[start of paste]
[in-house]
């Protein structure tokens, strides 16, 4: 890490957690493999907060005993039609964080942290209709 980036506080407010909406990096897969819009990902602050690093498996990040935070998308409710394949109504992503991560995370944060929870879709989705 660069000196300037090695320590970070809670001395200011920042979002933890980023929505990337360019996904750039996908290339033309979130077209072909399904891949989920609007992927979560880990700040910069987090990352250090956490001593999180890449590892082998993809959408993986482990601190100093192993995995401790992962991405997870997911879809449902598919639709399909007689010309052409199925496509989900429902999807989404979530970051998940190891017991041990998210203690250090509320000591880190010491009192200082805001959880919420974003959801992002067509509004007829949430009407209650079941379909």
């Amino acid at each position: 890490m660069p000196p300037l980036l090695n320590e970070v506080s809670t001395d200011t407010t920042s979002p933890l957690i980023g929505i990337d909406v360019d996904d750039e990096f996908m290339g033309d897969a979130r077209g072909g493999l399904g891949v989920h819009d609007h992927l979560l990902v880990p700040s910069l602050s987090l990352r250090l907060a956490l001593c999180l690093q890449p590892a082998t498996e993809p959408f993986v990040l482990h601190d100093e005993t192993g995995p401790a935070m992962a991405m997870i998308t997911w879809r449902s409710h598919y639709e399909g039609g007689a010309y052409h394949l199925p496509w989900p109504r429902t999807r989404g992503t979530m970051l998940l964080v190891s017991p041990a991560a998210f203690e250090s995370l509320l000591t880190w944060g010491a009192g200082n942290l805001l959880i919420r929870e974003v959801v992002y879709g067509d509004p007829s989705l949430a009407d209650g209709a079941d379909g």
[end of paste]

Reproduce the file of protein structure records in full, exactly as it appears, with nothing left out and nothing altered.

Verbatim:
[in-house]
């Protein structure tokens, strides 16, 4: 890490957690493999907060005993039609964080942290209709 980036506080407010909406990096897969819009990902602050690093498996990040935070998308409710394949109504992503991560995370944060929870879709989705 660069000196300037090695320590970070809670001395200011920042979002933890980023929505990337360019996904750039996908290339033309979130077209072909399904891949989920609007992927979560880990700040910069987090990352250090956490001593999180890449590892082998993809959408993986482990601190100093192993995995401790992962991405997870997911879809449902598919639709399909007689010309052409199925496509989900429902999807989404979530970051998940190891017991041990998210203690250090509320000591880190010491009192200082805001959880919420974003959801992002067509509004007829949430009407209650079941379909």
């Amino acid at each position: 890490m660069p000196p300037l980036l090695n320590e970070v506080s809670t001395d200011t407010t920042s979002p933890l957690i980023g929505i990337d909406v360019d996904d750039e990096f996908m290339g033309d897969a979130r077209g072909g493999l399904g891949v989920h819009d609007h992927l979560l990902v880990p700040s910069l602050s987090l990352r250090l907060a956490l001593c999180l690093q890449p590892a082998t498996e993809p959408f993986v990040l482990h601190d100093e005993t192993g995995p401790a935070m992962a991405m997870i998308t997911w879809r449902s409710h598919y639709e399909g039609g007689a010309y052409h394949l199925p496509w989900p109504r429902t999807r989404g992503t979530m970051l998940l964080v190891s017991p041990a991560a998210f203690e250090s995370l509320l000591t880190w944060g010491a009192g200082n942290l805001l959880i919420r929870e974003v959801v992002y879709g067509d509004p007829s989705l949430a009407d209650g209709a079941d379909g």